Four top duct sections have been processed through Sellafield’s metal recycling facility (MRF), as part of a six-year project that will save the company £360,000 in disposal costs.
Processing the four 10t items in this way will generate over £15,000 in category two income for the Nuclear Decommissioning Authority (NDA), ultimately offsetting the costs to UK taxpayers for the decommissioning and operations of the site.
The ducts, which comprise a straight and an elbow shaped section, are approximately 6m in length and 1.5m wide. They were used to transfer hot gas from the reactor to the heat exchanger which then generated steam to power the turbine.
In total, 32 ducts from the four reactors will be removed and processed through MRF over the next six years, with the team now completing the fourth duct.
Metals recycling manufacturing manager Gareth Kendal said: “Once the ducts have been decontaminated, the MRF reduces the material in a cutting booth using plasma arc equipment and a variety of cold cutting techniques.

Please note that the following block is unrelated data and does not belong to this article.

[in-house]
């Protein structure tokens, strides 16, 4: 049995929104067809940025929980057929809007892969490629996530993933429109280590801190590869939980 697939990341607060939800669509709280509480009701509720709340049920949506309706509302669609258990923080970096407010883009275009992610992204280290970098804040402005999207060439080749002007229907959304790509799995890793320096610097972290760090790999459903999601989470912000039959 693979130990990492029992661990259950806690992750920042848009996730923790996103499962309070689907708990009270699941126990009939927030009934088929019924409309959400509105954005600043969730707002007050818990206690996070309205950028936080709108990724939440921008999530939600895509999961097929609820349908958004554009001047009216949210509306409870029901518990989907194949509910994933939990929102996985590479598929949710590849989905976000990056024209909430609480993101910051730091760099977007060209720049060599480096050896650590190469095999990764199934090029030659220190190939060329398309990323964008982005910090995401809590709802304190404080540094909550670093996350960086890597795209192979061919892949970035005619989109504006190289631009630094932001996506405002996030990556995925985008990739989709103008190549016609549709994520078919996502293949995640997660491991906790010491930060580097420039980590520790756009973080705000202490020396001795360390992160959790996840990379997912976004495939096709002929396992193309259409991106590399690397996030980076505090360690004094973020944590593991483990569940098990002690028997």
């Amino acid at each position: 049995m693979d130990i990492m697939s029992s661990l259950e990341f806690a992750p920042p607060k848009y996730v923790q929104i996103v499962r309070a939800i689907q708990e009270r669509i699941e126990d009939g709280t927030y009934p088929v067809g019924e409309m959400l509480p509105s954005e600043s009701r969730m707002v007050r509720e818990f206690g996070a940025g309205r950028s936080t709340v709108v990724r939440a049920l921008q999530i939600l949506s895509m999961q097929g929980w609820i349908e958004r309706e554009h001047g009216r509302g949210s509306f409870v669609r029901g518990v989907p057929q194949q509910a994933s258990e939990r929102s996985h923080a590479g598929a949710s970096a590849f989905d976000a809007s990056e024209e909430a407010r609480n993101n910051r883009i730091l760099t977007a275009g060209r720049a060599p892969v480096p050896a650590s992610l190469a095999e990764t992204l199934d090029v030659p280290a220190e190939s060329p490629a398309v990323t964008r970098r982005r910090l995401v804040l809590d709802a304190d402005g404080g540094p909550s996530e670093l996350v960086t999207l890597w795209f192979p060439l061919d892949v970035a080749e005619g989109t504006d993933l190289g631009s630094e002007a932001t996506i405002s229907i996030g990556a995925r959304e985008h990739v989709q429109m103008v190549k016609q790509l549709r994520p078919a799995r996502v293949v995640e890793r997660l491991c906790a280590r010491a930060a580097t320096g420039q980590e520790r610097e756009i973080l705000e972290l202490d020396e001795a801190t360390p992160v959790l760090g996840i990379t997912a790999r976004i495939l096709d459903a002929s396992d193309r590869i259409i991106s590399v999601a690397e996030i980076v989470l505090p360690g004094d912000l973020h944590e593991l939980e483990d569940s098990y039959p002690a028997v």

“The size reduced pieces were then moved into the wheelabrator – a facility used to mechanically remove the outer surface of contaminated steel to clean the metal for recycling in line with nuclear industry code of practice regulations.”
Manufacturing metals recycling and intermediate level waster manager Simon Rowe said: “This is a tremendous achievement for the metals recycling facility and for Sellafield, as this avoids filling the current low level waste repository (LLWR).
“Completing recycling projects of this nature in the long term supports the LLWR strategy in the avoidance of building a second repository. This type of project underpins the solid waste hierarchy of recycling as opposed to disposal of waste. By utilising the waste hierarchy we can all make a difference to ensure a safe and clean environment for Sellafield site and future generations.”